- The U.S. Court of Appeals for the 11th Circuit Court upheld OSHA's decision to issue a willful citation in the case of a worker's deadly fall, even though the employer claims the foreman in charge was ignorant of safety requirements that could have prevented the incident, according to a summary written by the law firm of Saul Ewing Arnstein & Lehr LLP for JD Supra.
- A Georgia mechanical contractor's employees were working near unprotected skylight openings when one worker fell 15 feet through an opening, a fall that resulted in his death. OSHA investigated the accident and determined that the contractor exhibited reckless disregard for fall protection; it issued the company a willful violation citation and proposed a $49,000 fine. The company contested the decision, claiming that its "flawed" training program left the foreman unprepared, which precluded a willful violation, but the court rejected that argument.
- As part of its decision, according to Safety.BLR.com, the court said that the foreman showed such disregard for employee safety that even if he did know the proper safety procedures, it is likely he would not have followed them. In addition, the court found that the fact that the foreman told employees to be careful working around the rough skylight openings indicated he knew how dangerous working in that area was.
Construction firms regularly contest the size of an OSHA fine or the violation itself. After the agency issues a citation, employers typically have 15 working days to contest in writing the citation, proposed penalty or abatement date, the deadline for fixing the safety deficiency.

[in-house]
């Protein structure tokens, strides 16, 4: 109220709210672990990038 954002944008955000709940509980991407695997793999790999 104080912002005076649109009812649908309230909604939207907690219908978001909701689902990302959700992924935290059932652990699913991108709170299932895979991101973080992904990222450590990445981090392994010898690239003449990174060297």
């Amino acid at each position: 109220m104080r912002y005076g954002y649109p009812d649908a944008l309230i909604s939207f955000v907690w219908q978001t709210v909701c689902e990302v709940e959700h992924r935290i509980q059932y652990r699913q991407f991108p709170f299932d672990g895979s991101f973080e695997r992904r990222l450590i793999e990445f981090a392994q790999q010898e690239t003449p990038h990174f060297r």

Another option an employer has is to request an informal conference with the appropriate OSHA area director, who can better explain the requirements of the citation or even negotiate and authorize an informal settlement agreement. After 15 days, the area director has limited authority to adjust any component of the citation.
If an employer submits a Notice of Intent to Contest document, the case automatically enters the litigation process, very similar to any other court case.
And as with any trial, there is witness testimony and the introduction of facts that could worsen a negligent contractor's legal position. For example, according to Industrial Safety & Hygiene News, a New York-based maintenance contractor contested OSHA citations in 2016 after more than one employee fall on its job sites, resulting in one fatality. After hearing testimony from witnesses about the state of the firm's safety practices, the judge added $56,000 to the original fine of $35,000.